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A Call for Compassion for David Motari

Modern warfare is the most utterly uncivilized of all human experiences. Perhaps if the Equal Service Amendment were enacted, this information would make its way back to the idiots who voted to authorize this atrocity.

Like most of the country, I’ve been following the story of David Motari, the Marine who allegedly threw a puppy off a cliff in Iraq.

One thing that I find fascinating is the fact that this unjustified war has caused the deaths of thousands of innocent Iraqis and thousands of innocent Americans. There are thousands of American boys who are, right now, suffering unspeakable permanent injuries and disabilities because of the lies that led us to this point.

Yet it takes a dead puppy to spike our national outrage. What does that say about us?

Sadly, our outrage may be misplaced after all.

I’m no psychiatrist, but this article on ABC News raises some interesting issues.

Having to live with the constant fear of being injured or killed might have led this Marine to take his aggression out on a defenseless animal, several psychologists said.

“Most of the time war is about chaos and the fear of being wounded or killed,” said David Spiegel, professor and associate chairman of psychiatry and behavioral sciences at the Stanford University School of Medicine. “And so you’re constantly confronting those fears and one of the ways to confront that may be by showing you’re the one that renders other creatures helpless.”

“The thought is that ‘I’m not the one who gets thrown off a cliff, I’m the one doing it,'” said Spiegel.

I can understand why Motari did this. Imagine that you had no control over whether you got sent to Iraq or not. Imagine that every day, you walk through this place not knowing if you’ll be blown up, shot, or if you’ll watch your best friend die. You too might become just a little bit barbaric.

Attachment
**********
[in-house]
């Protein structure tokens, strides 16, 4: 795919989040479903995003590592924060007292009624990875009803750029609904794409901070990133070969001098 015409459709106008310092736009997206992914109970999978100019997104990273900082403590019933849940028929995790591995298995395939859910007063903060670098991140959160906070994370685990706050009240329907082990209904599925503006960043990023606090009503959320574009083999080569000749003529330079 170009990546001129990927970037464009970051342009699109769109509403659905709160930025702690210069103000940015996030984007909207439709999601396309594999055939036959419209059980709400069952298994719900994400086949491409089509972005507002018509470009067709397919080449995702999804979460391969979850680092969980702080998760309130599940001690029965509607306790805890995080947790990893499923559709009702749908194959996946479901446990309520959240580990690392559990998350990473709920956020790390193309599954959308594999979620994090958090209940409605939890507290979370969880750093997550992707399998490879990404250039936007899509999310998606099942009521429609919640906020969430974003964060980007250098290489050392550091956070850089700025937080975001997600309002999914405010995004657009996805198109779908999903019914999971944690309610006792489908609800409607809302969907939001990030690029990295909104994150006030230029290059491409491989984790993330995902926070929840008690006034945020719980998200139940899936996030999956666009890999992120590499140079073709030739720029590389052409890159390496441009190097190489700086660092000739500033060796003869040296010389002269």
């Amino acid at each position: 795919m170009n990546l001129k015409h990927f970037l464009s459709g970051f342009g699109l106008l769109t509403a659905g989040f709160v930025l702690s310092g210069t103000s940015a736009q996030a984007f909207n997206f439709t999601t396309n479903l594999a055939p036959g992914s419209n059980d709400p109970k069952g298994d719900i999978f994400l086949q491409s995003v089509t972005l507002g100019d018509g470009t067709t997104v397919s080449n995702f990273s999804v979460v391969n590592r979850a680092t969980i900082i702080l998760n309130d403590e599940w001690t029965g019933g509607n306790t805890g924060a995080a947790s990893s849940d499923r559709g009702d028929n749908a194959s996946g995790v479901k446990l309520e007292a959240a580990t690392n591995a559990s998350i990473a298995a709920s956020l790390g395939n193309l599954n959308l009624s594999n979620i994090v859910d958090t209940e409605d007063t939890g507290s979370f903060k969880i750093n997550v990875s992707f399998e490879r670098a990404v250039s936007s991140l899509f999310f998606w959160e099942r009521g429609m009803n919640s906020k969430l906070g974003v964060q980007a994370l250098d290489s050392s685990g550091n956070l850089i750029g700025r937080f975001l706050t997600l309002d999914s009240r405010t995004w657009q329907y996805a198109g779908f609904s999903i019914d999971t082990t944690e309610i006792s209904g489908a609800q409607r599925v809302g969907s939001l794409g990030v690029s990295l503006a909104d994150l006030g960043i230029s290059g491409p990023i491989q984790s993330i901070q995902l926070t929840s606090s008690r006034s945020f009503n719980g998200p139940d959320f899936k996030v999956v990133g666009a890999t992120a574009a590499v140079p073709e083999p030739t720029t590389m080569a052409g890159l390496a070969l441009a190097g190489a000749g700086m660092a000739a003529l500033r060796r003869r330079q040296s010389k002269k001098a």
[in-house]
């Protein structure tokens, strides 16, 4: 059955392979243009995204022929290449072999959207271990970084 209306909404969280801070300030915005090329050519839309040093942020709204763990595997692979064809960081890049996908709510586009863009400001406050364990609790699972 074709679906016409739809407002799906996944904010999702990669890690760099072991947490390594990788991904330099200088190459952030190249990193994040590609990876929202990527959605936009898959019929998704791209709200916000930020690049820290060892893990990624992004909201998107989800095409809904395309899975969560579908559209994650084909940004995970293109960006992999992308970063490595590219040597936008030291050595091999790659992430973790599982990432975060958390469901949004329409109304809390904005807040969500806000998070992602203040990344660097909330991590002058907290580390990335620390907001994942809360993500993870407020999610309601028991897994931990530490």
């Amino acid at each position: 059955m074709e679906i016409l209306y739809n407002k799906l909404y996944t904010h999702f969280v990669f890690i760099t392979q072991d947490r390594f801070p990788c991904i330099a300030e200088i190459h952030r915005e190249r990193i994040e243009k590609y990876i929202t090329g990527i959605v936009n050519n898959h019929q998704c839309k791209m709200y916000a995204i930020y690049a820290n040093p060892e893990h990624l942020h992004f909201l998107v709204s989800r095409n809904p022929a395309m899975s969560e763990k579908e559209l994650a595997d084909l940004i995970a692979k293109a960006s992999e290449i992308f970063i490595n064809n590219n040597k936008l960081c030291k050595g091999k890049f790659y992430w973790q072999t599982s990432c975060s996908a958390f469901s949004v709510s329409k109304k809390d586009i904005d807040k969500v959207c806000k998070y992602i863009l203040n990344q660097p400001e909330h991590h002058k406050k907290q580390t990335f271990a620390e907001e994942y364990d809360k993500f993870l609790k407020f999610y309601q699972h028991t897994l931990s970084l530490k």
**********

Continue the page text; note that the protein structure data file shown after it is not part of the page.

I’m not saying, in any way, that tossing the dog off the cliff was right, justified, or defensible. I’m also not saying that he should be excused, nor that he should avoid responsibility for his actions. Compassion =/= arguing for his innocence.

I am saying that the internet pig-pile on Motari is unfair. Imagine just how psychologically damaged he had to be to do such a thing. If we looked at a veteran with his legs blown off, we would be full of compassion for him, wouldn’t we?

But when we see a psychological wound like this, we hate the suffering victim?

I may be a minority of one here, but I call for an end to Motari’s crucifixion. If anyone is guilty of sadism and a lack of human feeling it is us — collectively. We cheered when our bombs started dropping on Iraq. We screamed “support our troops.” We re-elected the criminals who started this whole thing. Those of us who didn’t cheer or vote for the pigs, did we really do enough to resist? We all could have done more.

Yet we want David Motari to suffer for killing a dog?

The man is wounded. Instead of trying to hurt him more, lets show some compassion for him. I know it is difficult, but showing compassion for someone who might not deserve it — that is true compassion.

I have gotten a lot of hate mail for this post. I hope that everyone can calm down long enough to understand my point… it isn’t that what he did is right, excusable, nor that he should evade punishment.

But failing to find compassion for him diminishes us… not him.

Don’t be compassionate for him *for his benefit* be compassionate for him to the benefit of everyone else. Hatred for Motari only increases the pain. Compassion for him is a great start to a world where compassion, and not cruelty, reigns.

Be the change you want to see in the world — Gandhi

UPDATE – the soldiers in the video have been disciplined, and Motari is being kicked out of the Marines. (source). I support this decision. Despite what the uneducated commenters keep suggesting, I have never argued for Motari to evade discipline nor to evade responsibility.

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